Derogation under the Luxembourg Takeover Law granted by the CSSF
16 March 2022
16 March 2022
On 14 March 2022 in the context of the acquisition of a company incorporated under German law (HomeToGo GmbH) by a Luxembourg incorporated special purpose acquisition company (Lakstar SPAC I SE) (the "SPAC") the CSSF granted a derogation from the obligation to launch a mandatory takeover bid pursuant to article 5 (1) of the Luxembourg law of 19 May 2006 on takeover bids (the "Luxembourg Takeover Law"). Please see the press release published under Derogation Takeover Law: Lakestar SPAC I SE (renamed HomeToGo SE) – ISIN: LU2290523658 – CSSF.
The derogation was granted in accordance with article 4 (5) of the Luxembourg Takeover Law to all the persons acting in concert in the context of the consummation of the business combination between the SPAC and the subscription of newly issued shares by the SPAC by such persons acting in concert who thus temporarily acquired control of the SPAC. The shares issued by the SPAC (ISIN LU2290523658) have been admitted to trading on the regulated market of Frankfurt Stock Exchange and the CSSF is the competent authority with respect to the granting of any derogation under the Luxembourg Takeover Law in the present case pursuant to article 4 (2) e) of the Luxembourg Takeover Law. For more information on SPACs and listings of such companies please also refer to our previous legal update.
The CSSF's decision is based on the argumentation that the shareholders of the SPAC during the process of the business acquisition and combination had the possibility to make an informed decision as to whether or not they should stay in the structure. According to the CSSF this was in particular reflected by the fact that the business combination was submitted for approval in the context of the extraordinary general meeting of shareholders of the SPAC and the possibility of an unlimited exit for shareholders not approving the proposed acquisition of HomeToGo GmbH. Thus the CSSF came to the conclusion that the interests of the minority shareholders had been sufficiently taken into account and protected so that the application of article 5 (1) of the Luxembourg Takeover Law was not necessary.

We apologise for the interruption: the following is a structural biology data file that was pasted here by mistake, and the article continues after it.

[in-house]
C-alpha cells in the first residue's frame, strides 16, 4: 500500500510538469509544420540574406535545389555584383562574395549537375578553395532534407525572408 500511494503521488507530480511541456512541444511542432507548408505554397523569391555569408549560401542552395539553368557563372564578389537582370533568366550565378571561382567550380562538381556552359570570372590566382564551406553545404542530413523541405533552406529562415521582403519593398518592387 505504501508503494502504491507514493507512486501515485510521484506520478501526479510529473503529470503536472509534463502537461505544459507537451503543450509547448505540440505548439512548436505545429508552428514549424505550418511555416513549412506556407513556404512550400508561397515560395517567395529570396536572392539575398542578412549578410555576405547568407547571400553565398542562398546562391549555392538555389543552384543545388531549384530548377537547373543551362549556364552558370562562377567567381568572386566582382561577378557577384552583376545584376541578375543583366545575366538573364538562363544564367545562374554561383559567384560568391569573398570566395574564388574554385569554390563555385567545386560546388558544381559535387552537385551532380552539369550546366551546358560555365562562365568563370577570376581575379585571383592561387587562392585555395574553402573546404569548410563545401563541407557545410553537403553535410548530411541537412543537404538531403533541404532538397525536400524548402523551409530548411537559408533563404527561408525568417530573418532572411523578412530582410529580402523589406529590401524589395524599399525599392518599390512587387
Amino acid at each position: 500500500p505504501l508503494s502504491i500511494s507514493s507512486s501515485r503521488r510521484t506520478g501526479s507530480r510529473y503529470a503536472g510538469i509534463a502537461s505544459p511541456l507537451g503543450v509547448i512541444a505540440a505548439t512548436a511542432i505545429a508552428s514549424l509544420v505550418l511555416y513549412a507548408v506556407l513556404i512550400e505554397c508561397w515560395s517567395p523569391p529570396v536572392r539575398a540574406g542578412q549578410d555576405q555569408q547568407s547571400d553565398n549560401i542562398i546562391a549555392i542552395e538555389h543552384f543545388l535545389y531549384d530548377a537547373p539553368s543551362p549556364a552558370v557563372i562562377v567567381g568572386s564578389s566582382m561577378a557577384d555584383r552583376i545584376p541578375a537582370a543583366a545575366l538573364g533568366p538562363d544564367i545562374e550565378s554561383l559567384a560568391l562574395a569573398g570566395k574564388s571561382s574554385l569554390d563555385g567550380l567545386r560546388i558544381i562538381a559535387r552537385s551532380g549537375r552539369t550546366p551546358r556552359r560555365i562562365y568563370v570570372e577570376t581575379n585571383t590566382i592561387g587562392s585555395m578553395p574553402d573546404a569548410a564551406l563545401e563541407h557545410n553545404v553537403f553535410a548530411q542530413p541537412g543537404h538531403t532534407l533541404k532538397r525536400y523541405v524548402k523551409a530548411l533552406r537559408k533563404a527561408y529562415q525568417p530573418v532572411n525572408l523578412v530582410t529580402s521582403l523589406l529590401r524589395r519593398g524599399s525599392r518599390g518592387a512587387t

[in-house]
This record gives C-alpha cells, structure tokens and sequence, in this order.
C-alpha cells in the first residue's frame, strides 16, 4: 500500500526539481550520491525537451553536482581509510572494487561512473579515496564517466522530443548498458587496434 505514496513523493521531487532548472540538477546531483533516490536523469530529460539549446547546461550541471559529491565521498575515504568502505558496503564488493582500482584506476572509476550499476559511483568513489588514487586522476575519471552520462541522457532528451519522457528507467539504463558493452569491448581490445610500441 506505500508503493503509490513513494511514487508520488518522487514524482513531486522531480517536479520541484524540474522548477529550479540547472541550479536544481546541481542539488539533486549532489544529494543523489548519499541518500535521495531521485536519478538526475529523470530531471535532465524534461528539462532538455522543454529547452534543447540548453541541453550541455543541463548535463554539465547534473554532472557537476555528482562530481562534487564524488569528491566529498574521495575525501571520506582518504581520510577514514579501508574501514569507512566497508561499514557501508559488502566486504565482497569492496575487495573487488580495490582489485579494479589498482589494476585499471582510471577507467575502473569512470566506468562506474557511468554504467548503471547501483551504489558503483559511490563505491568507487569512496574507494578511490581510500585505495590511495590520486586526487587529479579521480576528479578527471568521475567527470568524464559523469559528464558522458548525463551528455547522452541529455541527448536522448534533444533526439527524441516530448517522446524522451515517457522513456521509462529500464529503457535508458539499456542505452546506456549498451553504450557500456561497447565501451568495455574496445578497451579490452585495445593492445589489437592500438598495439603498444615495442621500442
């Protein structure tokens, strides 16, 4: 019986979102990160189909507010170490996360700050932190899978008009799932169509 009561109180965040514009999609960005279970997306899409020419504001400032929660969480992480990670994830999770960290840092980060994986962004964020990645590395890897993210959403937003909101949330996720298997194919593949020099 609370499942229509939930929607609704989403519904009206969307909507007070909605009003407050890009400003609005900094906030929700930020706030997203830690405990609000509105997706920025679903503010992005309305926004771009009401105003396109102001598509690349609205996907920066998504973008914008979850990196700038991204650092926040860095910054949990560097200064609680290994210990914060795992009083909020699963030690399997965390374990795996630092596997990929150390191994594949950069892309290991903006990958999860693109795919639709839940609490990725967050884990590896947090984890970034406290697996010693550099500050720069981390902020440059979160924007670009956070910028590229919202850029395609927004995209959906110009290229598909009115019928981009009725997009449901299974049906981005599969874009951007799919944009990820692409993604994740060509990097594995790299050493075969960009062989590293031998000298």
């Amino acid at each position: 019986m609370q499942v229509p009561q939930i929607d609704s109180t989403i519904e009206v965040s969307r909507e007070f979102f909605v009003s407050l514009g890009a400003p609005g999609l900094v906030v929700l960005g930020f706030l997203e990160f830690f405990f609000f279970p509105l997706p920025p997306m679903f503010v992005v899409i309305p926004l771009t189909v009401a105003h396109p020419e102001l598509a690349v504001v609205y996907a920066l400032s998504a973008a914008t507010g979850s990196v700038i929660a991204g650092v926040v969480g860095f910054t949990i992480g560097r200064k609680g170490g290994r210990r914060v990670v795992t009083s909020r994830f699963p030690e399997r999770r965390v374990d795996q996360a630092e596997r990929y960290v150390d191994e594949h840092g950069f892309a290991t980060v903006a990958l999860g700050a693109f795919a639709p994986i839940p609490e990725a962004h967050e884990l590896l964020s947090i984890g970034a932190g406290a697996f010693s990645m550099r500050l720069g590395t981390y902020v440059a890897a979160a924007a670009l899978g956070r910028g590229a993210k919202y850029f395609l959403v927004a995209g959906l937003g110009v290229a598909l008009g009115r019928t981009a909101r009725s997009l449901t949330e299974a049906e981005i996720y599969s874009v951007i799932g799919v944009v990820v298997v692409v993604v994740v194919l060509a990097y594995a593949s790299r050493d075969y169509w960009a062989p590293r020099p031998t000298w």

In the context of the derogation it should be worthwhile focusing on the key points of the Luxembourg takeover regime for listed equity issuers in a high-level manner.
The Luxembourg Takeover Law establishes a framework for both mandatory and voluntary takeover bids. Generally speaking, it is applicable to Luxembourg incorporated issuers of securities carrying voting rights which have been admitted to trading on a regulated market. Consequently, listings on multilateral trading facilities such as the Luxembourg Euro MTF market are not sufficient. Furthermore, it is not applicable to open-ended funds (i.e. issuers which operate on the principle of risk-spreading and the units of which can be repurchased or redeemed at the holders' request).
It is, however, not necessary that the admission to trading has been obtained on a regulated market in Luxembourg. In a situation in which the securities issued by a Luxembourg incorporated target company have been admitted to trading on another EEA regulated market the competent supervisory authority with respect to any takeover bid is not the CSSF but the supervisory authority of the EEA Member State where the regulated market is located. Consequently, the takeover framework applicable in that EEA Member State is the main legal framework under which any bid would have to be launched. This is the situation in the case at hand as the relevant securities have been admitted to trading on the Frankfurt Stock Exchange.